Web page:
Driving the business community's shift toward support for comprehensive immigration reform is a growing, educational relationship between the civil rights community and the business sector, which have worked together to address STEM readiness, and drive awareness of the broadband divide, for example.

But there is also strategic imperative. The technology sector, like many others working to advance legislation, recognizes the growing clout of the Hispanic leadership community. Broadening its message, and collaborating with a national leadership that has been calling on the president and Congress to move on comprehensive immigration reform at each turn makes practical sense.

Lack of movement on immigration threatens American competitiveness in multiple ways, as ABC News Jordan Fabian's story points out:

A study released by the Kauffman Foundation last October showed that the proportion of tech start-ups founded by immigrants has shrunk by one percentage point to 24.3 percent since 2005 and is on the verge of further decline.

"For several years, anecdotal evidence has suggested that an unwelcoming immigration system and environment in the U.S. has created a 'reverse brain drain.' This report confirms it with data," Dane Stangler, research and policy director at the Kauffman Foundation, said in a statement. "To maintain a dynamic economy, the U.S. needs to embrace immigrant entrepreneurs."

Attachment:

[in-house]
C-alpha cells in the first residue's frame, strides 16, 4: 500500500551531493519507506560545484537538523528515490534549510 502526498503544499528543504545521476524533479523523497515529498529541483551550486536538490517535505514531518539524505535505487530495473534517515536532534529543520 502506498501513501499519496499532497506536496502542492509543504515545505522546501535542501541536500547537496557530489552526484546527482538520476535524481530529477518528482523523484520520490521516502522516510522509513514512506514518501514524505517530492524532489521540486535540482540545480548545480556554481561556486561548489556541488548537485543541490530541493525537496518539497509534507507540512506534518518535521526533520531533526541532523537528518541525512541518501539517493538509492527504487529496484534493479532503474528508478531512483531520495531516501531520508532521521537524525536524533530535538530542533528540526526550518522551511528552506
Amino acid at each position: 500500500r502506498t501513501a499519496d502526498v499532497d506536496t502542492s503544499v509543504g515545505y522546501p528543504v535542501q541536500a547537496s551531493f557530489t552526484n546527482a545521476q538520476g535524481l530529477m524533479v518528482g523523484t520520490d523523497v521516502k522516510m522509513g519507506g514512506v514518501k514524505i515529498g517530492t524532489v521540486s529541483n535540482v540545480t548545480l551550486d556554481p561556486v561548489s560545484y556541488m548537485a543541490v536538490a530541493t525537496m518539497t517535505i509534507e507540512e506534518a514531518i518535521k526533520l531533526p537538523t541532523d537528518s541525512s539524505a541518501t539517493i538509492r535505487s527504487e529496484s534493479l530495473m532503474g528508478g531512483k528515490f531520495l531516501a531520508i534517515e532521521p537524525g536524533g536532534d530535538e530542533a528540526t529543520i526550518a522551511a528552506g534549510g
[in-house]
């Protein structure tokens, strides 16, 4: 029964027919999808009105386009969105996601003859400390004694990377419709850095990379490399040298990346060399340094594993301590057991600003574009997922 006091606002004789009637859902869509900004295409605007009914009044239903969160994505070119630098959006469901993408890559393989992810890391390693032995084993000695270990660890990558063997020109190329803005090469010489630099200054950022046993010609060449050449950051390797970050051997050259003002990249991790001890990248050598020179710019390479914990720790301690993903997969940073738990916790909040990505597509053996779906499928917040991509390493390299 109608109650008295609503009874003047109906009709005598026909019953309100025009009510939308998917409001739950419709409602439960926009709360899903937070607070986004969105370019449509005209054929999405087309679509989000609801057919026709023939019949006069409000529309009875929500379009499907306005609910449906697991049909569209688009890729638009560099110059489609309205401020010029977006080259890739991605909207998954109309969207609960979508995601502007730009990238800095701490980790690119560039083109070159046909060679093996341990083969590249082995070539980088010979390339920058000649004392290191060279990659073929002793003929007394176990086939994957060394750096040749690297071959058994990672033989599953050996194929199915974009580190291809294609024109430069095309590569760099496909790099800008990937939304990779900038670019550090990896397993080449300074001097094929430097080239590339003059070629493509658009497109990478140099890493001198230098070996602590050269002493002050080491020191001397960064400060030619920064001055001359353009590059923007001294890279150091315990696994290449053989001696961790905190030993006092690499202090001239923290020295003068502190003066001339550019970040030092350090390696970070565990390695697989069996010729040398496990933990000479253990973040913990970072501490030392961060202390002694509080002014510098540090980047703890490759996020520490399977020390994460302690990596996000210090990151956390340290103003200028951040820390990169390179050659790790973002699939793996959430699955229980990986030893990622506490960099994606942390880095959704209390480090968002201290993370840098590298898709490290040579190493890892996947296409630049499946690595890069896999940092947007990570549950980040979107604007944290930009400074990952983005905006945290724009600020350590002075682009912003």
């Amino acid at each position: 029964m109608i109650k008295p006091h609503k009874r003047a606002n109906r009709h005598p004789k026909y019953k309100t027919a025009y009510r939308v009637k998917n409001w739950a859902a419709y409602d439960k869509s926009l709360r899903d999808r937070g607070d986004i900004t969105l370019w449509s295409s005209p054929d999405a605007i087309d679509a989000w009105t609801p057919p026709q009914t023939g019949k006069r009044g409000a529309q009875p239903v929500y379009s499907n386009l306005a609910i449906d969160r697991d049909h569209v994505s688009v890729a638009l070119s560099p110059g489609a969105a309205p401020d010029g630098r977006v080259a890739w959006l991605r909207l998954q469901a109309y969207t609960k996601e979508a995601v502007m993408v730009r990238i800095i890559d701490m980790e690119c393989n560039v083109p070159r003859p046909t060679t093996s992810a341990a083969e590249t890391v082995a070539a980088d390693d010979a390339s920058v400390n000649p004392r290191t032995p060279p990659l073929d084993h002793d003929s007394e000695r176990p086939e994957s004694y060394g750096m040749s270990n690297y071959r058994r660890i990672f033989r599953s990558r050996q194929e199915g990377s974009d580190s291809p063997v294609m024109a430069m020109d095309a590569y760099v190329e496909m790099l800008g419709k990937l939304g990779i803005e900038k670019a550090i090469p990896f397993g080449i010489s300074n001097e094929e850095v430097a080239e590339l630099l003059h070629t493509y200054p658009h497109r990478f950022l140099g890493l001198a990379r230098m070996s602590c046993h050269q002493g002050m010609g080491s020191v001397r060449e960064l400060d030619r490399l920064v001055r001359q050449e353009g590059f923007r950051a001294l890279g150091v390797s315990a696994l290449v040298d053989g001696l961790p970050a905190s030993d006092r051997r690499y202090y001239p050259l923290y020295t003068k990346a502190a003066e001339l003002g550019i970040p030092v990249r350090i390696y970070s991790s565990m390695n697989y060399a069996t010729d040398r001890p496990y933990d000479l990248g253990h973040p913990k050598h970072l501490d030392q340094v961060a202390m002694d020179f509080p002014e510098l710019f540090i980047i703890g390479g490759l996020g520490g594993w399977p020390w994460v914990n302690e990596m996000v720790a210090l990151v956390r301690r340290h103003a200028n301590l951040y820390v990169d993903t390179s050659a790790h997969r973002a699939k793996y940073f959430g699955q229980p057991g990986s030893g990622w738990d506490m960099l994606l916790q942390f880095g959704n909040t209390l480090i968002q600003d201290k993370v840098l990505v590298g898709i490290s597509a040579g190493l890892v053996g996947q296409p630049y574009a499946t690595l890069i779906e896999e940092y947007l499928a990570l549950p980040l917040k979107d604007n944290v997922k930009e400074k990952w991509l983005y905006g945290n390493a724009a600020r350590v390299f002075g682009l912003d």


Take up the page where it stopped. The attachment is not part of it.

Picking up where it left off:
The U.S.'s immigration system has put it at a competitive disadvantage with many countries that have adopted policies that welcome foreign entrepreneurs to start new businesses, including its next-door neighbor Canada. On April 1, that country will begin offering special visas for foreign entrepreneurs to join venture capital firms or found start-ups of their own.

The Nation of Immigrants infographic produced by Rutgers LIN@R shows both shifting attitudes on immigration reform overall, and the dissatisfaction of a US Latino community demanding action, as 59 percent of Latinos polled say they disapprove of the way the administration has handled deportations of unauthorized immigrants. Latinos' emerging political clout, reflected in game-changing turnout for the 2012 elections, make this dissatisfaction a more potent political factor than it has been in the past.